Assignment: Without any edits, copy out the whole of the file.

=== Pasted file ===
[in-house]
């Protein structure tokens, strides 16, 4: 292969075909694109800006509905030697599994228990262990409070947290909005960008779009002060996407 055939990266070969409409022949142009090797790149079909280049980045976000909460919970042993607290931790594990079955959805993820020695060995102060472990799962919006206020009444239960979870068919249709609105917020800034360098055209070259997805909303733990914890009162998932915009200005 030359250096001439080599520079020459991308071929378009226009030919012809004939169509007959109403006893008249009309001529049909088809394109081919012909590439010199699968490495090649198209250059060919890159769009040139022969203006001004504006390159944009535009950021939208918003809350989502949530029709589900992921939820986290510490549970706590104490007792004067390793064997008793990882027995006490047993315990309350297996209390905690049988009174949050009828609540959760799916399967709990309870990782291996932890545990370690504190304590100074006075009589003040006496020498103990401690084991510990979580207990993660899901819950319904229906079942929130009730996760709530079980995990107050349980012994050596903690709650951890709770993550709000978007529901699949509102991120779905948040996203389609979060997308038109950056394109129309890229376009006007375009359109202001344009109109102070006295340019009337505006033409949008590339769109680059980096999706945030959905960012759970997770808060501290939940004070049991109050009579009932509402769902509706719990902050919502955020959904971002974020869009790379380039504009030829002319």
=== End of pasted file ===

[in-house]
């Protein structure tokens, strides 16, 4: 292969075909694109800006509905030697599994228990262990409070947290909005960008779009002060996407 055939990266070969409409022949142009090797790149079909280049980045976000909460919970042993607290931790594990079955959805993820020695060995102060472990799962919006206020009444239960979870068919249709609105917020800034360098055209070259997805909303733990914890009162998932915009200005 030359250096001439080599520079020459991308071929378009226009030919012809004939169509007959109403006893008249009309001529049909088809394109081919012909590439010199699968490495090649198209250059060919890159769009040139022969203006001004504006390159944009535009950021939208918003809350989502949530029709589900992921939820986290510490549970706590104490007792004067390793064997008793990882027995006490047993315990309350297996209390905690049988009174949050009828609540959760799916399967709990309870990782291996932890545990370690504190304590100074006075009589003040006496020498103990401690084991510990979580207990993660899901819950319904229906079942929130009730996760709530079980995990107050349980012994050596903690709650951890709770993550709000978007529901699949509102991120779905948040996203389609979060997308038109950056394109129309890229376009006007375009359109202001344009109109102070006295340019009337505006033409949008590339769109680059980096999706945030959905960012759970997770808060501290939940004070049991109050009579009932509402769902509706719990902050919502955020959904971002974020869009790379380039504009030829002319």